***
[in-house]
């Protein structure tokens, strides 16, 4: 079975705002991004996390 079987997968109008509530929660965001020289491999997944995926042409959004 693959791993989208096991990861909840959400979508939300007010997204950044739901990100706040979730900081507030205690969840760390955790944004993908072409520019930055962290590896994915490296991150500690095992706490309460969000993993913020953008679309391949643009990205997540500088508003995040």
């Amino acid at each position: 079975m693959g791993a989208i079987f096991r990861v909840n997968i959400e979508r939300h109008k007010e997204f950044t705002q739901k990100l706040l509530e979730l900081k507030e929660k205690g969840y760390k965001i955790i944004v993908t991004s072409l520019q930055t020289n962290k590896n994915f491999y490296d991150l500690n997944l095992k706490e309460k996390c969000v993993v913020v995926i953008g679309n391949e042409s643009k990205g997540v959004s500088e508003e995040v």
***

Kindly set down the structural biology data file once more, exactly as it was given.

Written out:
[in-house]
């Protein structure tokens, strides 16, 4: 079975705002991004996390 079987997968109008509530929660965001020289491999997944995926042409959004 693959791993989208096991990861909840959400979508939300007010997204950044739901990100706040979730900081507030205690969840760390955790944004993908072409520019930055962290590896994915490296991150500690095992706490309460969000993993913020953008679309391949643009990205997540500088508003995040």
């Amino acid at each position: 079975m693959g791993a989208i079987f096991r990861v909840n997968i959400e979508r939300h109008k007010e997204f950044t705002q739901k990100l706040l509530e979730l900081k507030e929660k205690g969840y760390k965001i955790i944004v993908t991004s072409l520019q930055t020289n962290k590896n994915f491999y490296d991150l500690n997944l095992k706490e309460k996390c969000v993993v913020v995926i953008g679309n391949e042409s643009k990205g997540v959004s500088e508003e995040v």